The trouble stems from academics always perceiving social media as a marketing initiative when it really, really is not. Social media, in an academic context is about communication and sharing in a public sphere. It is not about straplines, corporate content or being on message. It is about what we do, not just what we say. This is why one might call it authentic. Marketing people, however nice they are and however good their intentions are, just cannot do this for academics, they MUST do it for themselves.
And students need to be fully in this loop, not told what to do or how to make a better job of it. Sure, we need to work as a team with our student groups but to think that correcting them over details we see as sloppy or amateurish is just totally missing the point. We want the messy! It’s real! It’s not a lie! Someone didn’t come and iron out all the creases and make it horribly glossy and perfect (complete with that annoying blurry background).
The thing that has most changed as a result of our modern connected world is how we interpret content. TV changed how we interpreted advertising, and we became a lot more sceptical about the claims advertisers made about their products or services. The world of Don Draper (Mad Men) looks very very naive to us. And with the explosion of information on the internet, magnified exponentially by social media, we are now 100% more savvy than we were before. We are now exposed to hundreds of news stories a day – we see around 300 of a potential 1500 in our daily Facebook newsfeed, some trivial, some serious, some global, some personal. All this exposure leads us to develop highly tuned bullshit detectors which are essential to sort out the when to click when not to click dilemma of everyday existence. Facebook knows how important this is as they constantly tweak their newsfeed algorithm (aka Edgerank) to provide a better experience for their users. They recently began to penalise click bait sites like Buzzfeed or Viral Nova for their ‘…And then this happened!’ type of headlines which always lead to vacuous unsatisfying content. Soon they will likely do the same with boring corporate headlines too, unless of course they are sponsored ad’s. Because we can tell the difference, we don’t click on low quality content and this impacts the usefulness of the newsfeed. Facebook want the newsfeed to be very useful to their users, otherwise it loses its value and consequent worth to advertisers and shareholders. The 1.2 billion and growing Facebook Nation will begin to dwindle and no one wants that. Twitter won’t give us statistics on clicks and reach, probably because the truth would perhaps make us re-evaluate the worth of Twitter in these terms so it’s difficult to measure direct comparisons between platforms (impossible). We also don’t know if Twitter controls our feed in the way that Facebook does, although they are about to introduce more control in what we see by placing tweets from people we don’t follow, not only sponsored tweets into our tweetstreams.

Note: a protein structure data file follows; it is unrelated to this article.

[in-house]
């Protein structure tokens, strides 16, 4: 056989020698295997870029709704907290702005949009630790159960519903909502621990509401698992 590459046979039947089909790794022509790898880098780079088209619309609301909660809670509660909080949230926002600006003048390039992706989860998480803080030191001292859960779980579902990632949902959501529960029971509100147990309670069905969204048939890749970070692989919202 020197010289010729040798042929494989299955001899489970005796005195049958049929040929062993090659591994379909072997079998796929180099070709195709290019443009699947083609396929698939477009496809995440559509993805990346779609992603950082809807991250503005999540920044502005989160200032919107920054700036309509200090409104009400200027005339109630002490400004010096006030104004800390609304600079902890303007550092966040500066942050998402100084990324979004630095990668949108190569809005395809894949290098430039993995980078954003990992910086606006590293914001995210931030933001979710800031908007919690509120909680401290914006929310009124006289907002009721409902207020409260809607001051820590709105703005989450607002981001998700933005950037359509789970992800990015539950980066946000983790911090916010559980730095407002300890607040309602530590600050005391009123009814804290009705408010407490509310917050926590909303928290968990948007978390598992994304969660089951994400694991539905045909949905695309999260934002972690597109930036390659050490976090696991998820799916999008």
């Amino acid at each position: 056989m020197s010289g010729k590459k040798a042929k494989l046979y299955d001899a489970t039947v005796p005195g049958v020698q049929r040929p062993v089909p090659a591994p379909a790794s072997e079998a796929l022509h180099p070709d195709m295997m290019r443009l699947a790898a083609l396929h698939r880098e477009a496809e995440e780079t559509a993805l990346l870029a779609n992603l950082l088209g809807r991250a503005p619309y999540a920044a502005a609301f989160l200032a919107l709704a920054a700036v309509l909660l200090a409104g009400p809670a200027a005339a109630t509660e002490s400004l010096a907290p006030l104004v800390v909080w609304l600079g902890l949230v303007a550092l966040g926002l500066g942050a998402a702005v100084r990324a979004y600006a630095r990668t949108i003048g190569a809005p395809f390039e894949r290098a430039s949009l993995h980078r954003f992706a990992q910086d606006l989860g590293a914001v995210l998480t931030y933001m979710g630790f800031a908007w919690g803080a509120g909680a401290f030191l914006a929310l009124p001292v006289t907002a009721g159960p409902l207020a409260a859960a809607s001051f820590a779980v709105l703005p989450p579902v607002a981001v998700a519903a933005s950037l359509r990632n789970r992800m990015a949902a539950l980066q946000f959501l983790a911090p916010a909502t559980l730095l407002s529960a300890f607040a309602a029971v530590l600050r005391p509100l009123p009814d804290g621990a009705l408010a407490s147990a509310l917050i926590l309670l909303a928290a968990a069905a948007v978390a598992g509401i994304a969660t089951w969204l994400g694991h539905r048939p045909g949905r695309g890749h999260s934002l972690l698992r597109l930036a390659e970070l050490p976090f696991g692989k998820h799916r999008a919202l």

Overall, if social media is to be really useful to prospective students as well as everyone else involved in the WHOLE student life cycle, academics must learn to take hold of this way of communicating and embed it in fundamental ways to their work practice. This is not about adding it here and there in tokenist and largely pointless ways. It’s about harnessing the real power of these communication tools to reinvent how students and lecturers work together to achieve their aims and goals.
We are so far only at the beginning of the impact of a post information revolution society, it is up to us to invent the ways that these tools can enhance and improve what we do and how we do it. So we need to be clever about it. I thought that’s what universities did best.
- Why Our Obsession with Facebook Page Post Reach is All Wrong, by Jon Loomer (2013)
- 10 Ways Universities Share Information Using Social Media (2009 Mashable article)
- Teaching, Learning, and Sharing: How Today’s Higher Education Faculty Use Social Media, by Moran, Mike; Seaman, Jeff; Tinti-Kane, Hester (2011, full text pdf available)